6 Ways to Build Community through Your Business (with Imurj)

Whether it's through your brick and mortar or on an online platform, building a sense of community for your customers and followers is a powerful thing. Everyone wants to feel like they belong to something, and becoming that something for people serves not only them, but also does amazing things to build your company.

Today we get to hear from the director of business development for Imurj, Amy Hoffman. Imurj is a new (one year old), one-of-a-kind venue that is driven by its mission to be a resource and a home for musicians, artists and really anyone who enjoys taking in the arts. The underground space is set off of McDowell Street in the heart of downtown Raleigh, just under Whiskey Kitchen.

Through our conversation, Amy hits on 6 ways Imurj has built a strong and effective community for their audience. And, rest assured, you don't have to run a venue for building a community to have an meaningful impact on your customers.


Interview Series:

This article is part of a new series where we'll be hearing from local businesses and highlighting one way they are killin' it.


1. Authentic Community is Sparked from Authentic Generosity

The key to creating a community that people genuinely want to be a part of is making that community genuinely about them. This is a practice that Imurj has owned since the beginning. Many businesses invite people to be a part of something they are doing for he sake of growing their own business. Amy calls that “fake generosity.” And people can always sense the underlying motivation.

Instead, Amy says to think, "What can I do for that person? What can I do for their business?" She’s often asking the question, “What can we create together?” She meets with people a lot, and sometimes the casual, underground vibe Imurj offers isn’t the best fit for their next event. But, Amy says that often times, “We may not think of a specific plan on the spot, but I get emails the next day. ‘Oh, I was driving home I a realize I need a space for…’” Being authentically interested in helping people is the mark of a welcoming community that eventually people want to be a part of.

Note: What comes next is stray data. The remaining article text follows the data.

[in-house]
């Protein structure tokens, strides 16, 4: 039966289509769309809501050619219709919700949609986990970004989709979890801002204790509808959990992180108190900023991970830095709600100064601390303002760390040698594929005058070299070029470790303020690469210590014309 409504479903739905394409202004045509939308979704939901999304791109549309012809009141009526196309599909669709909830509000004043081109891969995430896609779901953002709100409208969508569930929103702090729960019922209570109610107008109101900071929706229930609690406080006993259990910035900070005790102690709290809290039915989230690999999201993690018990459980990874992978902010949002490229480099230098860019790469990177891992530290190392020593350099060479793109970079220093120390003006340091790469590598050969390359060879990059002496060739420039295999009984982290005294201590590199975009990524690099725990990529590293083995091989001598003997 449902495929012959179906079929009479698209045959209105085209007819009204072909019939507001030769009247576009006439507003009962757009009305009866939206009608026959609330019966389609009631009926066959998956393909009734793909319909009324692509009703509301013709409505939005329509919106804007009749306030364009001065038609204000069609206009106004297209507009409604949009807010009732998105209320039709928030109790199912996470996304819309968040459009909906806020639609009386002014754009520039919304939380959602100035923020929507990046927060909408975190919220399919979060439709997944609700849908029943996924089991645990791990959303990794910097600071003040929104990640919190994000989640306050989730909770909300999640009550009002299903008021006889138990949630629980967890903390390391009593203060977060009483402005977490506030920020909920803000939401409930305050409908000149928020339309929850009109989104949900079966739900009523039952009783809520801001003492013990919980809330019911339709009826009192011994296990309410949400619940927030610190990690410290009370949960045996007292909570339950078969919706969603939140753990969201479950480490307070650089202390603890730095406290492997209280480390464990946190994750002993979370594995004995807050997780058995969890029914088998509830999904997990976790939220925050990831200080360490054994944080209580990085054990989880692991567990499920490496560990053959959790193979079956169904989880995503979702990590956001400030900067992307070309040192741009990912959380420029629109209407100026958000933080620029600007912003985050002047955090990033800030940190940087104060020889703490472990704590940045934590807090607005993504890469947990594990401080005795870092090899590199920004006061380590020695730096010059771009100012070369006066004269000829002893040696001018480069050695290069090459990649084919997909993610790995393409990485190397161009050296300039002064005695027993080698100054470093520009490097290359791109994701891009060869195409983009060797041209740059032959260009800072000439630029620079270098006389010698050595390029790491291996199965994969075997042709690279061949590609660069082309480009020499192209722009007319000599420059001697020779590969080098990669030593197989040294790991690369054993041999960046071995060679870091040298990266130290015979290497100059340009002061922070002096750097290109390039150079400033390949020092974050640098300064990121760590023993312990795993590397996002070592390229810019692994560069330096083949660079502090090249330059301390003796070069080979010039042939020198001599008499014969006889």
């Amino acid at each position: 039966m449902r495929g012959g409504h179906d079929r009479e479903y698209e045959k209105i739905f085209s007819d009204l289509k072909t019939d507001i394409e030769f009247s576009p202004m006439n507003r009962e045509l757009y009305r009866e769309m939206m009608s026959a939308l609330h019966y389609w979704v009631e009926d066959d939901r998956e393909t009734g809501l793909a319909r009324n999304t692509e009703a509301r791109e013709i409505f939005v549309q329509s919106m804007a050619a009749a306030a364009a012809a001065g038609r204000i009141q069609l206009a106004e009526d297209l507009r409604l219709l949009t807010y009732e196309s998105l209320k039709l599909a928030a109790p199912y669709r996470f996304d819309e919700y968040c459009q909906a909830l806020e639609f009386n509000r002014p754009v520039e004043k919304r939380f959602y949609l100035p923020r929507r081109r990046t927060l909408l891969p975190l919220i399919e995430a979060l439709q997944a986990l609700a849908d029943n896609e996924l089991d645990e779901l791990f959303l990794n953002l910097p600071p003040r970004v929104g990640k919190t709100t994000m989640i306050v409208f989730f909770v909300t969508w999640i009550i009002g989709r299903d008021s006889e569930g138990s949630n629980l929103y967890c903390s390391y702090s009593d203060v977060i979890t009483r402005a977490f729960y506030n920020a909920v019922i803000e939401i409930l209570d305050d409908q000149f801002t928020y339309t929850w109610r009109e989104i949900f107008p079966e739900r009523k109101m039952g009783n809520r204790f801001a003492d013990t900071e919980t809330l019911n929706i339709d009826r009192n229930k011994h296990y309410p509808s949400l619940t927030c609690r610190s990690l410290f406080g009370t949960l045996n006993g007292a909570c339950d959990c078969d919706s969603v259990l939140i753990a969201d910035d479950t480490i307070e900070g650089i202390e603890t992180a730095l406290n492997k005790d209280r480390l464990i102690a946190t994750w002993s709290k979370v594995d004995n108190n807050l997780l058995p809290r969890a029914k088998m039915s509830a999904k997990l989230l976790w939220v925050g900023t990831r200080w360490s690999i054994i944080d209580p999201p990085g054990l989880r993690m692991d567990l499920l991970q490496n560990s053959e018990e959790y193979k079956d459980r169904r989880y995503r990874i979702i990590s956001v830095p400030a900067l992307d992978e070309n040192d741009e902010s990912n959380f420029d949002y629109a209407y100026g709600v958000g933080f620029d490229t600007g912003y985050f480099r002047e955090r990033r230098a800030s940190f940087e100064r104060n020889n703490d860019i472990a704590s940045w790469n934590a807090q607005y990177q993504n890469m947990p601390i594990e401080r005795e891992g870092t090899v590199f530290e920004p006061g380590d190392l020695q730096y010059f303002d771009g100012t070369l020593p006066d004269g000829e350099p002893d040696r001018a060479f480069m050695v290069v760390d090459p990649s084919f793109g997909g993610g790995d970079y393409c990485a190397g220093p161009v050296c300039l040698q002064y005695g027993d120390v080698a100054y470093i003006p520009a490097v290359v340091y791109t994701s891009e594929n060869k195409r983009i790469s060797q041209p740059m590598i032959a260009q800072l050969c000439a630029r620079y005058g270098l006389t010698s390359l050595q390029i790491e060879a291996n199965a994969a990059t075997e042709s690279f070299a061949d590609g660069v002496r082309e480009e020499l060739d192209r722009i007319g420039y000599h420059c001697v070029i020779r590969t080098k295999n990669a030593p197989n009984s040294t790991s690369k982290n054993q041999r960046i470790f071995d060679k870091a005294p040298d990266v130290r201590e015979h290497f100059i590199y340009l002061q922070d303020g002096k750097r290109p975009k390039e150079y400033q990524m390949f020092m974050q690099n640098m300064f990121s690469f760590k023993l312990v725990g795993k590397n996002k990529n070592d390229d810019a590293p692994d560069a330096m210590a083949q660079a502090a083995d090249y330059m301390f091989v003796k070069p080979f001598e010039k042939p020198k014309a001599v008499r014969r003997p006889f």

2. Meet a Need

Imurj was created to fill a need. When Imurj co-founder, Karl Thor, was trying to kick off his music career, he became very aware of all the challenges musicians face when getting started. So, Imurj was born as an "art and music incubator" where amateurs can get hands on help and find support from others in similar stages of life and career.

Without meeting a real need for your community, there won't be a purpose for them to join in. In Raleigh, Amy mentions, musicians and artists are striving to find a place to express themselves. It's a clear need that Imurj exists to fill.

When it comes to the community you're wanting to reach, what needs are you meeting for them? What value do you provide that they can't get anywhere else?

3. Know Who You Are

Regardless of the size of your organization, the more people you try to reach, the more challenging it becomes. So, rather than just going for the masses, in order to build a strong community, you've got to know who you are and be able to own your niche. For Imurj, knowing who they are does an amazing job of relieving the sense of competition for other nearby venues.

"When people are looking for venues," she says, "I tell them there’s no such thing as competition.” She knows that not everyone is looking for an eclectic, underground art scene for their next event, and that's okay!